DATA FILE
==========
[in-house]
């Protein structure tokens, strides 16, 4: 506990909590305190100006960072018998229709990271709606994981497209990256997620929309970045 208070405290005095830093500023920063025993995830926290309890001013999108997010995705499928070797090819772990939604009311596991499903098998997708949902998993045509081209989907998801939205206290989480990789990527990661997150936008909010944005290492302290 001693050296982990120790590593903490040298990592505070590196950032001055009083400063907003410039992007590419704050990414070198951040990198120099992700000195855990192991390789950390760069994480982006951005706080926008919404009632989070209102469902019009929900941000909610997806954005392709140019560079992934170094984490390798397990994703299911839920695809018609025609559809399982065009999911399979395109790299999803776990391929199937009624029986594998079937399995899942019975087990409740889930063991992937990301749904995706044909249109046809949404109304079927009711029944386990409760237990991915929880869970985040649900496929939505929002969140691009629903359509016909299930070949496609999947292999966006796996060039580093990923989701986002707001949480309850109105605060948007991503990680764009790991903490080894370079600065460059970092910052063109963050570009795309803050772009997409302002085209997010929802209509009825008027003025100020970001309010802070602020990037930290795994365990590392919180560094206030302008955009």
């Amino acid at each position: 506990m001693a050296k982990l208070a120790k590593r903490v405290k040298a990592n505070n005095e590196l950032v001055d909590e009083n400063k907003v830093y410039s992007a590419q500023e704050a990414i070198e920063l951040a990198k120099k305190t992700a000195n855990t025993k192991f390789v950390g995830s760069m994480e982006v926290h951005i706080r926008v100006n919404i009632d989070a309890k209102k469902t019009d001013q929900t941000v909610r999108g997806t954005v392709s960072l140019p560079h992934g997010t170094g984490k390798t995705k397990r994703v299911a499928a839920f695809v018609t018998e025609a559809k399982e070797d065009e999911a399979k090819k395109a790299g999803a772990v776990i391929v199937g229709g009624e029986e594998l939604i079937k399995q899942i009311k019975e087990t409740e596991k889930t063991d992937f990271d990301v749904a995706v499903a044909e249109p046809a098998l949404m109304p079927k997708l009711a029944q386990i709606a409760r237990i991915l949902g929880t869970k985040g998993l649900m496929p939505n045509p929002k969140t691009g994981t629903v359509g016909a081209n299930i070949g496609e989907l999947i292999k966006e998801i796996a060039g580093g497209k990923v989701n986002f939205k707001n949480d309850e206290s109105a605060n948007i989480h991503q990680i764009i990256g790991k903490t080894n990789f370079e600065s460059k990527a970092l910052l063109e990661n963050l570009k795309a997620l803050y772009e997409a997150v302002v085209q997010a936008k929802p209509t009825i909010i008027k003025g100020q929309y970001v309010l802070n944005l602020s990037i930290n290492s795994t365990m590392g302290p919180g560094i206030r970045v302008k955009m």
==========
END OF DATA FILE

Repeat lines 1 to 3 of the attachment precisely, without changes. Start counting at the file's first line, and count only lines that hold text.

[in-house]
């Protein structure tokens, strides 16, 4: 506990909590305190100006960072018998229709990271709606994981497209990256997620929309970045 208070405290005095830093500023920063025993995830926290309890001013999108997010995705499928070797090819772990939604009311596991499903098998997708949902998993045509081209989907998801939205206290989480990789990527990661997150936008909010944005290492302290 001693050296982990120790590593903490040298990592505070590196950032001055009083400063907003410039992007590419704050990414070198951040990198120099992700000195855990192991390789950390760069994480982006951005706080926008919404009632989070209102469902019009929900941000909610997806954005392709140019560079992934170094984490390798397990994703299911839920695809018609025609559809399982065009999911399979395109790299999803776990391929199937009624029986594998079937399995899942019975087990409740889930063991992937990301749904995706044909249109046809949404109304079927009711029944386990409760237990991915929880869970985040649900496929939505929002969140691009629903359509016909299930070949496609999947292999966006796996060039580093990923989701986002707001949480309850109105605060948007991503990680764009790991903490080894370079600065460059970092910052063109963050570009795309803050772009997409302002085209997010929802209509009825008027003025100020970001309010802070602020990037930290795994365990590392919180560094206030302008955009």
């Amino acid at each position: 506990m001693a050296k982990l208070a120790k590593r903490v405290k040298a990592n505070n005095e590196l950032v001055d909590e009083n400063k907003v830093y410039s992007a590419q500023e704050a990414i070198e920063l951040a990198k120099k305190t992700a000195n855990t025993k192991f390789v950390g995830s760069m994480e982006v926290h951005i706080r926008v100006n919404i009632d989070a309890k209102k469902t019009d001013q929900t941000v909610r999108g997806t954005v392709s960072l140019p560079h992934g997010t170094g984490k390798t995705k397990r994703v299911a499928a839920f695809v018609t018998e025609a559809k399982e070797d065009e999911a399979k090819k395109a790299g999803a772990v776990i391929v199937g229709g009624e029986e594998l939604i079937k399995q899942i009311k019975e087990t409740e596991k889930t063991d992937f990271d990301v749904a995706v499903a044909e249109p046809a098998l949404m109304p079927k997708l009711a029944q386990i709606a409760r237990i991915l949902g929880t869970k985040g998993l649900m496929p939505n045509p929002k969140t691009g994981t629903v359509g016909a081209n299930i070949g496609e989907l999947i292999k966006e998801i796996a060039g580093g497209k990923v989701n986002f939205k707001n949480d309850e206290s109105a605060n948007i989480h991503q990680i764009i990256g790991k903490t080894n990789f370079e600065s460059k990527a970092l910052l063109e990661n963050l570009k795309a997620l803050y772009e997409a997150v302002v085209q997010a936008k929802p209509t009825i909010i008027k003025g100020q929309y970001v309010l802070n944005l602020s990037i930290n290492s795994t365990m590392g302290p919180g560094i206030r970045v302008k955009m």